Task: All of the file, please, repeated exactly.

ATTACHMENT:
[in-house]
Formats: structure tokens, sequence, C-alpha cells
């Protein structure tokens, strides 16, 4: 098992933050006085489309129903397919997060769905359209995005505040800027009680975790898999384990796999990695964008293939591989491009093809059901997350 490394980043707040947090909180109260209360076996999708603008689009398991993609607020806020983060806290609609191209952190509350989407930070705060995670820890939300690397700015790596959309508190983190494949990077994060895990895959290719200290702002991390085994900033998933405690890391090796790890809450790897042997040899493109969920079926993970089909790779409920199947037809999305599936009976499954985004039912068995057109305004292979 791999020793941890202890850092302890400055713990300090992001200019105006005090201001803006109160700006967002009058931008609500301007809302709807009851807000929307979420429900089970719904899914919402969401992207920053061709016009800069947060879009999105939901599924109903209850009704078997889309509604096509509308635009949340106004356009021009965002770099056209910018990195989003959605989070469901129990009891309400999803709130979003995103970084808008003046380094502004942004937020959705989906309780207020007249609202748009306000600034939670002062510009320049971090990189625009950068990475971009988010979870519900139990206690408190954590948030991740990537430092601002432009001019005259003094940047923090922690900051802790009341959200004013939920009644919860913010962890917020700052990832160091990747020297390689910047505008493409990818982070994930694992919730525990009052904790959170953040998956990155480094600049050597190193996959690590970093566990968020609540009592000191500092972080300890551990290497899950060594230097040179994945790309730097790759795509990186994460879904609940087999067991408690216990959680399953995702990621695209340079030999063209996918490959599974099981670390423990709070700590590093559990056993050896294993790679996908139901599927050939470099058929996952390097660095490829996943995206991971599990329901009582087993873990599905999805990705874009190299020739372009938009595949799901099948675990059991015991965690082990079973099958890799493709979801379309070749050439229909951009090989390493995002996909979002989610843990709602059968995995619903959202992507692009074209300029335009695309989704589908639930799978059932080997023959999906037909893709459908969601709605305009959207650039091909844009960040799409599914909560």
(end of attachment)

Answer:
[in-house]
Formats: structure tokens, sequence, C-alpha cells
């Protein structure tokens, strides 16, 4: 098992933050006085489309129903397919997060769905359209995005505040800027009680975790898999384990796999990695964008293939591989491009093809059901997350 490394980043707040947090909180109260209360076996999708603008689009398991993609607020806020983060806290609609191209952190509350989407930070705060995670820890939300690397700015790596959309508190983190494949990077994060895990895959290719200290702002991390085994900033998933405690890391090796790890809450790897042997040899493109969920079926993970089909790779409920199947037809999305599936009976499954985004039912068995057109305004292979 791999020793941890202890850092302890400055713990300090992001200019105006005090201001803006109160700006967002009058931008609500301007809302709807009851807000929307979420429900089970719904899914919402969401992207920053061709016009800069947060879009999105939901599924109903209850009704078997889309509604096509509308635009949340106004356009021009965002770099056209910018990195989003959605989070469901129990009891309400999803709130979003995103970084808008003046380094502004942004937020959705989906309780207020007249609202748009306000600034939670002062510009320049971090990189625009950068990475971009988010979870519900139990206690408190954590948030991740990537430092601002432009001019005259003094940047923090922690900051802790009341959200004013939920009644919860913010962890917020700052990832160091990747020297390689910047505008493409990818982070994930694992919730525990009052904790959170953040998956990155480094600049050597190193996959690590970093566990968020609540009592000191500092972080300890551990290497899950060594230097040179994945790309730097790759795509990186994460879904609940087999067991408690216990959680399953995702990621695209340079030999063209996918490959599974099981670390423990709070700590590093559990056993050896294993790679996908139901599927050939470099058929996952390097660095490829996943995206991971599990329901009582087993873990599905999805990705874009190299020739372009938009595949799901099948675990059991015991965690082990079973099958890799493709979801379309070749050439229909951009090989390493995002996909979002989610843990709602059968995995619903959202992507692009074209300029335009695309989704589908639930799978059932080997023959999906037909893709459908969601709605305009959207650039091909844009960040799409599914909560």